Yea, I will grant further, that the Pastor of the Church of Co­rinth is to be honour­ed with singular es­teem by the Church of Cenchrea; not only for his eminent excel­ling in spiritual Gifts and Grace, but also because the Lord Jesus hath put honour upon him in calling him to such a place, and vest­ing him with such an [Page 55]Office in one of his Churches.

Nay, I will moreover yield the Pastor of the Church of Corinth to be an Ordinance of God for good to all the Members of the Church of Cenchrea: So indeed he is in his feeding of the Church of Corinth with a Word of Wisdom, to all the Inhabitants of that City, being a Ves­sel that carries preci­ous Treasure, and [Page 56]holds forth unto all that hear his Preach­ing the Word of Life.

And so is the Church it self of Corinth, it be­ing the Pillar of Truth, and an Ordinance pro­vided and set up on purpose by the great God in the dark World for this very end, to display his manifold Wisdom in the Gospel, and direct the lost Sons of Men in the way of Commu­nion with God by Christ, and an Eternal [Page 57]Enjoyment of him.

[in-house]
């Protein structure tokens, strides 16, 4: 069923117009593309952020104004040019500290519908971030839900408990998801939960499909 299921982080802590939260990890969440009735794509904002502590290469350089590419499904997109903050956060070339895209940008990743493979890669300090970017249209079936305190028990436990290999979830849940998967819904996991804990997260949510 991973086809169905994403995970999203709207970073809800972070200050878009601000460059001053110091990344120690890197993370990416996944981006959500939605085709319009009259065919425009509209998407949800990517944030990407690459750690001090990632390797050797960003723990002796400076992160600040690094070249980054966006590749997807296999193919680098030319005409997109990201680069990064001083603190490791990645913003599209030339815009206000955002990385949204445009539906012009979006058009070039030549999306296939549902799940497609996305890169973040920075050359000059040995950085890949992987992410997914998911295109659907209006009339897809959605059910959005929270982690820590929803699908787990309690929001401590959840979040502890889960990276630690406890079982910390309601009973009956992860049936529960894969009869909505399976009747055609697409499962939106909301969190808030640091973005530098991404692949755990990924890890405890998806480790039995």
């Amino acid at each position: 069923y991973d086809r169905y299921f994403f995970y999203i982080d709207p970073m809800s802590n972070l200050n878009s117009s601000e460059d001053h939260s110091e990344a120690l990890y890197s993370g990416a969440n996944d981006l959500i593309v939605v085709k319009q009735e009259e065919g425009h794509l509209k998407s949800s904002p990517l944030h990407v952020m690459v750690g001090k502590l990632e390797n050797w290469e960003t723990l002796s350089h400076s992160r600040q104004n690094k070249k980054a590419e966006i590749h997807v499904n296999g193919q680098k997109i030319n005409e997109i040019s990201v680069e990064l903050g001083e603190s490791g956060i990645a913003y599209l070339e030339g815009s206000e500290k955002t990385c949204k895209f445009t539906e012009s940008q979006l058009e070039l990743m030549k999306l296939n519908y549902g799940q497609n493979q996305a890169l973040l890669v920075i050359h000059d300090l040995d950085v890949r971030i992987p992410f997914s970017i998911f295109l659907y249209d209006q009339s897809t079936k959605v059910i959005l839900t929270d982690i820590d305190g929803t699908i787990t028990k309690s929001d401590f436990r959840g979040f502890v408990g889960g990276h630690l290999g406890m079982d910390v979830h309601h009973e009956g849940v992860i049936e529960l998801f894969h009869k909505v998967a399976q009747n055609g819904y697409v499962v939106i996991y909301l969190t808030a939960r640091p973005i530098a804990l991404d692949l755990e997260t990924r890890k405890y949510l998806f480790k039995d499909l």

Yet it will not at all follow from hence, that the Church of Co­rinth may judge with Church-Censure the Men of the World that are without (the Apostle, 1 Cor. 5.12, 13. expresly denies it) or Excommunicate the Members of the Church of Cenchrea, who are not of the same Lump and Body with them. No more will it follow that the Pastor of the Church [Page 58]of Corinth may do any Office-acts in the Church of Cenchrea, though he abide clo­thed with that Office, and in his holy Admi­nistrations in the Church of Corinth be an Ordinance of God for their good, as far as Providence gives them an opportunity to partake of the be­nefit thereof. The Lord Mayor of London is the King's Officer, or Ordinance for good to all the Kingdom, [Page 59]and therefore to all the Citizens of Bristol, as far as they have occa­sion to use his power, yet the Lord Mayor of London can do no act of his Office, nor put forth any of his Office-power within the City of Bristol.

Obj. 2. The Pastor of Corinth may as lawful­ly administer the Supper in the Church of Cen­chrea, as a Member of the Church of Cenchrea may partake in the Ad­ministration [Page 60]of the Sup­per in the Church of Corinth.